|Mac OS X Maximum Security|
|author||John Ray and William C Ray|
|summary||Comprehensive but sometimes long winded book that covers securit on your Mac well|
It really didn't concern me until one day when I was checking the logs on my Mac OS X box while developing a web app and discovered dozens of entries from all over the globe probing my box to see if it was an insecure IIS server. I then decided I needed to pay attention to security alerts and the help of a book like Macintosh OS X Maximum Security to help me understand and fix any holes.
The book is divided into four sections. Part 1 is about learning to think about security, covering such topics as physical security and protection from your users and bad guys. Part II, 'Vulnerabilities and Exposures,' covers the various sorts of attack such as password attacks, trojans and worms, sniffers and spoofing. Part III, 'Specific Mac OS X Resources and How To Secure Them,' covers just that, the various servers such as FTP, mail, Apache and SSH and how to go about making them safe. The final part covers attack prevention, detection, reaction and recovery with topics such as firewalls, alarm systems, logs and disaster planning.
Macintosh OS X Maximum Security is a large, extremely comprehensive volume. For the average person who wants to protect a small home network the information it provides is probably overkill. To make matters worse, the style is fairly verbose, particularly in the first section. Of course, if you want to secure a company network then you may need to know all the information -- and so all this background material is useful, if only so you can reach the right level of paranoia and suspicion.
The book is not a 'recipe' book that tells you "take these steps and you will have a secure machine"; rather it takes you through the possible holes and how to fix them. This approach seems much better for security, since it teaches you a respect for the places you have to open up and a methodical approach to doing so that will hopefully carry over beyond the specifics addressed. Any recipe is bound to have flaws since the operating system and the services are all changing, I'm hoping the methods and style this book have imparted to me will last beyond any changes.
The book also deals well with all the Macintosh-specific stuff, informing you well about such topics as Rendezvous, Apple Remote Desktop, using NetInfo and the like. One aspect that isn't well covered is Airport; securing an 802.11 network is barely touched on.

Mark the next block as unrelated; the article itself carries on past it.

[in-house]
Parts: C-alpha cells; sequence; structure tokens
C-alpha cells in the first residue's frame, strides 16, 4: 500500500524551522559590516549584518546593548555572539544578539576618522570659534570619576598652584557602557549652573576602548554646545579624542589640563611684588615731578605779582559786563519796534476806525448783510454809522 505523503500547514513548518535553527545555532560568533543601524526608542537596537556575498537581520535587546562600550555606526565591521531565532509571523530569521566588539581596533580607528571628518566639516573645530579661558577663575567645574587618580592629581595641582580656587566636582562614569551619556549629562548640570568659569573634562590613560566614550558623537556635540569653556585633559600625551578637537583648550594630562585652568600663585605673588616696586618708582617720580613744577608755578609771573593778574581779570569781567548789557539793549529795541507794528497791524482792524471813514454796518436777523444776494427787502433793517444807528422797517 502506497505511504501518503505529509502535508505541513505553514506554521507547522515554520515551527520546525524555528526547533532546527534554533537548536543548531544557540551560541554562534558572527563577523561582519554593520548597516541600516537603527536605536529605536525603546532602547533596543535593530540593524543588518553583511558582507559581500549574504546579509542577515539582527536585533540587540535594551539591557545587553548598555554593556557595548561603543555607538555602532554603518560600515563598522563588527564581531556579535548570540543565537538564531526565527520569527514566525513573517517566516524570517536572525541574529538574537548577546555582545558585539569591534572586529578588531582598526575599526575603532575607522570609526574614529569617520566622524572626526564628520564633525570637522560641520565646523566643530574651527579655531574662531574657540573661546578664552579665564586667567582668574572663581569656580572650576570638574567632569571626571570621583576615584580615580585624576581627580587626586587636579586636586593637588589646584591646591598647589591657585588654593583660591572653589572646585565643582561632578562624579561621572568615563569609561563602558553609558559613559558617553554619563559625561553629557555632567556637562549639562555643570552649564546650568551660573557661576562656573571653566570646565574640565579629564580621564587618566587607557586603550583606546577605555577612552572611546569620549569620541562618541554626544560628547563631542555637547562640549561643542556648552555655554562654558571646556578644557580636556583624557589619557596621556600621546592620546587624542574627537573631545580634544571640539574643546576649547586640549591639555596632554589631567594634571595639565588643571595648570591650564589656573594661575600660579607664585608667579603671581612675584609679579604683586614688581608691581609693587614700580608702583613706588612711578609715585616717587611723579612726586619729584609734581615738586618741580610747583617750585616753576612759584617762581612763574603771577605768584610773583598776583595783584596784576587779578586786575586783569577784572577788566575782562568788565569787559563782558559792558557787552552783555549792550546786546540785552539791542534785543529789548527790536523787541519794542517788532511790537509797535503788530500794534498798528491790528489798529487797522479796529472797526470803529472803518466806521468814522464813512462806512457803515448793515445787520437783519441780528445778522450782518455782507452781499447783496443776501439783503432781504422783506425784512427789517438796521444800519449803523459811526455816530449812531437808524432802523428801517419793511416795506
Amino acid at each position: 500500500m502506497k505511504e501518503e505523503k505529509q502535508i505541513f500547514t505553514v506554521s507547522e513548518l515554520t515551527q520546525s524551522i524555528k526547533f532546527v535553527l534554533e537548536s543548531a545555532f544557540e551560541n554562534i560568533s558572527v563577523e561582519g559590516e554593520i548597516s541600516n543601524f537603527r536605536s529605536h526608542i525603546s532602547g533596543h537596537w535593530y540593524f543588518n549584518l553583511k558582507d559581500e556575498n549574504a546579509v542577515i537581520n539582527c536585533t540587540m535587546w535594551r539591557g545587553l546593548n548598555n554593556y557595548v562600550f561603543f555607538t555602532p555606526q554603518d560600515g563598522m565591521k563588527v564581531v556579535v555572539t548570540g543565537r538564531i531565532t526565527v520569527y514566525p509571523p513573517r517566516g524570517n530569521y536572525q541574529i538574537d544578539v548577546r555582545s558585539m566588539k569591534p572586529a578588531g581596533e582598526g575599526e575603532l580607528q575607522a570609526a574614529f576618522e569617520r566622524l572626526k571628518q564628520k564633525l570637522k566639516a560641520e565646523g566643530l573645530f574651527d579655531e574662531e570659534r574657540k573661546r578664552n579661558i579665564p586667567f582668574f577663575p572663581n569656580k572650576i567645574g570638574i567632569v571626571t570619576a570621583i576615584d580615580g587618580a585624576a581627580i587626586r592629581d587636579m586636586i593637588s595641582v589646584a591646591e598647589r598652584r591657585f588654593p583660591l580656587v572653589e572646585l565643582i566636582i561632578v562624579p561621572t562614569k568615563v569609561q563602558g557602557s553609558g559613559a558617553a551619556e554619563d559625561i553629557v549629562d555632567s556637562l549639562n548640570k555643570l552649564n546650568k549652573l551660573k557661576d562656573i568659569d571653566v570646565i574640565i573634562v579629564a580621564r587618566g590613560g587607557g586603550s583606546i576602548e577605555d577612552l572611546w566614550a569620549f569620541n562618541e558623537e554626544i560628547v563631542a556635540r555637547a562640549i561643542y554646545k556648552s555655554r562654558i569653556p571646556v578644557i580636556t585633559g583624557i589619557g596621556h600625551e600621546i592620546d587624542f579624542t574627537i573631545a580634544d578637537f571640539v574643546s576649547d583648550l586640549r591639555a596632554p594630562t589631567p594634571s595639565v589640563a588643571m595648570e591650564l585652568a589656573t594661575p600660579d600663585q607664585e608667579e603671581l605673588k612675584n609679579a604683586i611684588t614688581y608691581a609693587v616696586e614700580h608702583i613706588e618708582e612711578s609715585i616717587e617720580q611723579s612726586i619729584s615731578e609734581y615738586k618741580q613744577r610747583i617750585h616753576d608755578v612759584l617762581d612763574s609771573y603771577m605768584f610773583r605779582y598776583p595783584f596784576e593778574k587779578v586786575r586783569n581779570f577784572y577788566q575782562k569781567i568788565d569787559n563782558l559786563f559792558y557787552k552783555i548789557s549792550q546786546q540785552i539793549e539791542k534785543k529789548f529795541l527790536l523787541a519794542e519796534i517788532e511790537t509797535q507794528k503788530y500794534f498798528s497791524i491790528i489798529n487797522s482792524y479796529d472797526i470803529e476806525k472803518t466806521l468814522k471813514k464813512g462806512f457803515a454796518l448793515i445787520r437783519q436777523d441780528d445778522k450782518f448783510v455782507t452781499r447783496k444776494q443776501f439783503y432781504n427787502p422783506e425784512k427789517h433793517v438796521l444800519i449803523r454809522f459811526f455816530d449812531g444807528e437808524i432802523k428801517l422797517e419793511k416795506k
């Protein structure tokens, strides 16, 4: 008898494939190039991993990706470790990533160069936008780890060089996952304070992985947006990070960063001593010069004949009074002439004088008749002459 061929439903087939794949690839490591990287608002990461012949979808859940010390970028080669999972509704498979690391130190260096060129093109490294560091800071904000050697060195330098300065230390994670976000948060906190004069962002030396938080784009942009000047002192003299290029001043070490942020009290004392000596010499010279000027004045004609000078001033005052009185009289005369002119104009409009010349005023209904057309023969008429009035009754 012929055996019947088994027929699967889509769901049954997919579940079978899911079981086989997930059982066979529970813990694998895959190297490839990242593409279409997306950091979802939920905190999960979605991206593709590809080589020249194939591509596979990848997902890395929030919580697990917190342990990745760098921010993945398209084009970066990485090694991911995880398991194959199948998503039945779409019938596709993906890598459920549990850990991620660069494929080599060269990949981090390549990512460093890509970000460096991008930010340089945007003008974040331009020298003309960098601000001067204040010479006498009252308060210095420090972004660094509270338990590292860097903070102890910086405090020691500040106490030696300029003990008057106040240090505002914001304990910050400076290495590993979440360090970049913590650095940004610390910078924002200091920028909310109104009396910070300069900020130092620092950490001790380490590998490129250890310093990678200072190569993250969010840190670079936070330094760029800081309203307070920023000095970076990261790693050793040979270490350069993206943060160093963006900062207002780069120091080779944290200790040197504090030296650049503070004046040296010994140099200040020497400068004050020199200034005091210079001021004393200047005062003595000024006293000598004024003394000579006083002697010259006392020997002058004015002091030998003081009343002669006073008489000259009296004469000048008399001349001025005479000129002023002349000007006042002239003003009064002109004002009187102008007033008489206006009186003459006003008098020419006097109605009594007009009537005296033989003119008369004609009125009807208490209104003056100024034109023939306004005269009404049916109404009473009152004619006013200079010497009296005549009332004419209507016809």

The information provided in all areas of the book is quite detailed, and includes many links to further places to look for more (and more recent) information. Once again, for a book in an ever-changing field like security, this is a huge benefit. I would have appreciated some sort of a small website devoted to the book with the links mentioned gathered together and perhaps some notes on how things may have changed since the book's publication. Unfortunately the Sams Publishing site has a broken link to the book and while the authors say "we are creating a security section for the www.macosxunleashed.com website," no such section exists as I was writing this review. Frankly I am disappointed at this, I think with a book on this sort of topic it behooves either the publisher or author to provide a place for errata, discussion and notes. The best you can do is go to Amazon where you can see the Table of Contents and one chapter. [Ed. Note: The site's errata section is currently up and running.]
My only real complaint with the book itself is the huge size, and the long-winded nature of some of the material. I found the first two sections in particular almost tedious and definitely lecturing in tone. I would have rated this book higher if the editors at Sams had taken a large red pencil to slabs of the first section. Overall, I'd say that while not a 'must buy,' this book will have to do till I find something better, and I expect to loan my copy to several friends.
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